Illustrations and infographics

Main introduction

Illustrations are a powerful means of telling stories in their own unique, emotional way. Infographics can simplify complexities or make simple things visually exciting.

Independent disciplines, illustrations and infographics can be clearly differentiated from photography.

Following a human-centric design approach, illustrations and information graphics present sensitive or complex content in a vivid, comprehensible way. Illustrations are ideally used in situations where photography is not possible or suitable, such as abstract or metaphoric content.

Illustrations should never be used frequently or for solely decorative purposes.

 

To request a toolkit of illustrations, please contact:

communications@aofoundation.org

Download additional guidelines:

– Illustrations and infographic guidelines

Download assets

Illustrations and infographics

An integrated concept

Illustrations (editorial)

  • Stories
  • Portraits
  • Scientific issues
  • Projects/initiatives
  • Hierarchy

Infographics (editorial)

  • Charts
  • Diagrams
  • Processes
  • Situations

Infographics (functional)

  • Diagrams
  • Processes
  • Maps
  • Values
  • Overview
  • Lists

Charts

  • Diagrams
  • Data
  • Scientific results

Icons

  • Pictograms
  • Symbols
  • Signage
  • UX/UI design
  • Multilingual
    audiences

Decision tree

Need for an artwork visual

Function of AO’s illustrations and infographics (editorial):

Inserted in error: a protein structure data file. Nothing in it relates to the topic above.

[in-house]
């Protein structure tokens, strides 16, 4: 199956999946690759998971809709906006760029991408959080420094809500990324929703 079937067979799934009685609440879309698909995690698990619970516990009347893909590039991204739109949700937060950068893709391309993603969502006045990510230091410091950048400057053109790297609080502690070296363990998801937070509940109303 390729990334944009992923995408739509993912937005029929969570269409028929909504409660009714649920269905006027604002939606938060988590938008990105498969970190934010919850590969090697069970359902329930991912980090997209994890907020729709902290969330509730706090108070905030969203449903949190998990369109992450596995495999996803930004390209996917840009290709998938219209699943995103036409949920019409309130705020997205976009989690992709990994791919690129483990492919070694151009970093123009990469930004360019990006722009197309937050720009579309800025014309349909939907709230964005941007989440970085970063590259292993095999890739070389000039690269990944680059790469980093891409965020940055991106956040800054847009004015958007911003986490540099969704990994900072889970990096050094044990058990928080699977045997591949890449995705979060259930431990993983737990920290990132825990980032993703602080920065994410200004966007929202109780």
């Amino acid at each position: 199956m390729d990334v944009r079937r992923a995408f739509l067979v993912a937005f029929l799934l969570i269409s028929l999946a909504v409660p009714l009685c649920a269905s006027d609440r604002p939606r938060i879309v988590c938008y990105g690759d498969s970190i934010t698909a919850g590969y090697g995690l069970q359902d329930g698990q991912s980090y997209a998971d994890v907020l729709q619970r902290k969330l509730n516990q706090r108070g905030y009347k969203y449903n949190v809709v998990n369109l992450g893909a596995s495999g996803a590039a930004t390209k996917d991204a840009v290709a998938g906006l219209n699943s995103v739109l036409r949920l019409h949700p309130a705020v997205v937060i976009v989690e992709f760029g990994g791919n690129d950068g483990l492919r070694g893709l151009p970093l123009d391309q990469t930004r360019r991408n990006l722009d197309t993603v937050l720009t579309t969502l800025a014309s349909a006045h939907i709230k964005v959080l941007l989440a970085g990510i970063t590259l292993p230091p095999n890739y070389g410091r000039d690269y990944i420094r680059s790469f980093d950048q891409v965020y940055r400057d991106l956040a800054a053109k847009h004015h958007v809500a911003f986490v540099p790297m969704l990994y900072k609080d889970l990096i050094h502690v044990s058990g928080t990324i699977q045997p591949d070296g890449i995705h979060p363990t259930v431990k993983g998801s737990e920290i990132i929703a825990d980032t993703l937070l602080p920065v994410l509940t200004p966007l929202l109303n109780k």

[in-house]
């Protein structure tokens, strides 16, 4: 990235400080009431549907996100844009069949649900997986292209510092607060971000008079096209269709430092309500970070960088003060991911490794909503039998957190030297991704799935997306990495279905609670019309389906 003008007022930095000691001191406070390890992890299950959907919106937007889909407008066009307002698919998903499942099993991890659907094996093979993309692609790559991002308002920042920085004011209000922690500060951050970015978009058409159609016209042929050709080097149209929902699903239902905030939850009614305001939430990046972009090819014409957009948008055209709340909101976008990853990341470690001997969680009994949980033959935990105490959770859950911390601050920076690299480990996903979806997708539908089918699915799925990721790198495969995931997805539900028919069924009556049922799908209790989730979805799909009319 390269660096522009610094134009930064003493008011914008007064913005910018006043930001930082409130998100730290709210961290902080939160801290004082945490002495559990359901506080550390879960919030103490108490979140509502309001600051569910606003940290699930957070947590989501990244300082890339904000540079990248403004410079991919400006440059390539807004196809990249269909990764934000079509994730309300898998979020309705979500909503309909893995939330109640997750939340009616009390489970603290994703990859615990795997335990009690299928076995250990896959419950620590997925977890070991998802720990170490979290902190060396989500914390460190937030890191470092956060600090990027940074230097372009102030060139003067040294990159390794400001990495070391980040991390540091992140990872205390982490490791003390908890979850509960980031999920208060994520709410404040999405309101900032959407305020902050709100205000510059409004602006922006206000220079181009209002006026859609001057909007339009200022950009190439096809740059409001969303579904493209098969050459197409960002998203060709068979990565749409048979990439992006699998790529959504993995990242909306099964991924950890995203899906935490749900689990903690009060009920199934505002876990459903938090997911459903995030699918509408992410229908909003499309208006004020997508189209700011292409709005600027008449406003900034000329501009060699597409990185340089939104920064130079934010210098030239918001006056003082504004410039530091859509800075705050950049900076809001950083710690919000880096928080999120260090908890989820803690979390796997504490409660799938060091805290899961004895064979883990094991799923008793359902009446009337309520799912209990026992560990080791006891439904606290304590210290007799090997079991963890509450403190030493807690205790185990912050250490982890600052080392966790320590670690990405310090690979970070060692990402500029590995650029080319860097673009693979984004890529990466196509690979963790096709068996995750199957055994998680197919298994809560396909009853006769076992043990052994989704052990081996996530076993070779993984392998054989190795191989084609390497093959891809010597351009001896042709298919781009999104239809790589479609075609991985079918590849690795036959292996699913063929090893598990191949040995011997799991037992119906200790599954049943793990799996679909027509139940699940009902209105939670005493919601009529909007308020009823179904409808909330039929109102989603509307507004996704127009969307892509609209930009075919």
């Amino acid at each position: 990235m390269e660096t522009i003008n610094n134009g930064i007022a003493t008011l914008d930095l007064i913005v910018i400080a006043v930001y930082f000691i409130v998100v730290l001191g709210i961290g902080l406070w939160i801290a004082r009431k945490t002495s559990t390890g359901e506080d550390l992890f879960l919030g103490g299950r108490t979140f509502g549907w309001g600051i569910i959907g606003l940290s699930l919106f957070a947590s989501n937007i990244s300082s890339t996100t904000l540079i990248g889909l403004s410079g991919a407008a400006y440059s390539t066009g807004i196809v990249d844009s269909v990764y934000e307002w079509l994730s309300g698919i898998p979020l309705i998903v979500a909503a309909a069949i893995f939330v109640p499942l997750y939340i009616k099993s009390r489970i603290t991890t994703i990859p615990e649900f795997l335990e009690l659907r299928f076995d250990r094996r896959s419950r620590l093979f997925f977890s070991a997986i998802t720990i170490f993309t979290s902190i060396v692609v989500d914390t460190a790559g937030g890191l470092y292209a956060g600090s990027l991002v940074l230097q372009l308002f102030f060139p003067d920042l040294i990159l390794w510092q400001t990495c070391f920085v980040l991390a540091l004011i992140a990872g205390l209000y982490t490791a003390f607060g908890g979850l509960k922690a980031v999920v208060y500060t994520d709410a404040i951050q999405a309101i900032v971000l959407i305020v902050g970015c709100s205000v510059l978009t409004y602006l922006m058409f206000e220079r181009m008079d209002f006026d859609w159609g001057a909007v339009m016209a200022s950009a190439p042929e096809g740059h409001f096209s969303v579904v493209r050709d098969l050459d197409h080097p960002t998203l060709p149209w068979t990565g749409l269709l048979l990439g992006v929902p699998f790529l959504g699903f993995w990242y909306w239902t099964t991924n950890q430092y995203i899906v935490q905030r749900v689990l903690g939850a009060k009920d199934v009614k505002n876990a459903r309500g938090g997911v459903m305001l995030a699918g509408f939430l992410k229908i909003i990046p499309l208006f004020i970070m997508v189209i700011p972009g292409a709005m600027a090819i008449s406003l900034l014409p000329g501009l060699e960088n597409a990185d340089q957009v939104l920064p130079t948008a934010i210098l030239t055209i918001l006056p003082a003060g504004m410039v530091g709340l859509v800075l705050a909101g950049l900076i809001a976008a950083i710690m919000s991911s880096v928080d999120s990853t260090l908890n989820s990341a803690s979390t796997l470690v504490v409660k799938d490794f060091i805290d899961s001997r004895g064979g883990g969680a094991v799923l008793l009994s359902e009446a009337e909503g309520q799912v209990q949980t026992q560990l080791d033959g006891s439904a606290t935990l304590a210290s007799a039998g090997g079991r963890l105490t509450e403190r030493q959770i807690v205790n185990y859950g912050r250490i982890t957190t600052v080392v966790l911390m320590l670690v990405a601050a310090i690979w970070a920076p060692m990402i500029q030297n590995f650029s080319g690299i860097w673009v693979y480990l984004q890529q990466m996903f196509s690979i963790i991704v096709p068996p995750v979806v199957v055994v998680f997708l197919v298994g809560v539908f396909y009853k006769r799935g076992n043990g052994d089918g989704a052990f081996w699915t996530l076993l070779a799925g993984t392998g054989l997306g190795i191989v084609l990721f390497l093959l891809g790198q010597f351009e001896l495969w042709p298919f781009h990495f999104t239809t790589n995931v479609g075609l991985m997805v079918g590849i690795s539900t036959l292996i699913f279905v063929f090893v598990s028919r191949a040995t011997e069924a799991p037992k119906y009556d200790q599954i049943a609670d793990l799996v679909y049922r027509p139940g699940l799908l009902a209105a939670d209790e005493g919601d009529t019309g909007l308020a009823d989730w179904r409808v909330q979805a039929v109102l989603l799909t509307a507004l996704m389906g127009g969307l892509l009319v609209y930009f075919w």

• To visualize abstract or sensitive topics: Illustrations or infographics are ideal in situations where photography is either not possible or in some way not appropriate

  • Illustrations and infographics present abstract or metaphoric content without being overly explicit

  • Can be used for animations or explanatory movies

  • Able to be used in all types of media, an illustration or infographic can be used in cover imagery in line with these guidelines so long as you are unable to find a photograph to communicate the main theme (as per the AO recommendations)

  • Illustrations and infographics should never be used for beautification purposes, for example, to decorate a booth or event space

Illustrations

Visual expression

Be unique.

AO’s illustration style works both as a whole composition and as cutout, which enables a more flexible use across all media. The grainy structure and its handmade appearance makes the the illustration style appear warmer and builds a good contrast to the mainly technically driven content. The illustration style is highly recognizable because of its surreal proportions of people and surroundings. In addition, this specific illustration style is very suitable for animations.

 

Main visual attributes are:

  • hand-drawn look
  • grainy structure
  • reduced color scheme (mainly primary colors)
  • warm expression
  • clean, tidy, simplified
  • neutral backgrounds
  • exposed and vivid
  • creative and thought-provking
  • surreal proportions
  • playful
  • strong contrasts
  • direct and bold
  • diverse

For detailed information about illustrators please contact Communications & Events:

communications@aofoundation.org

Infographics

Editorial style

Tell a story.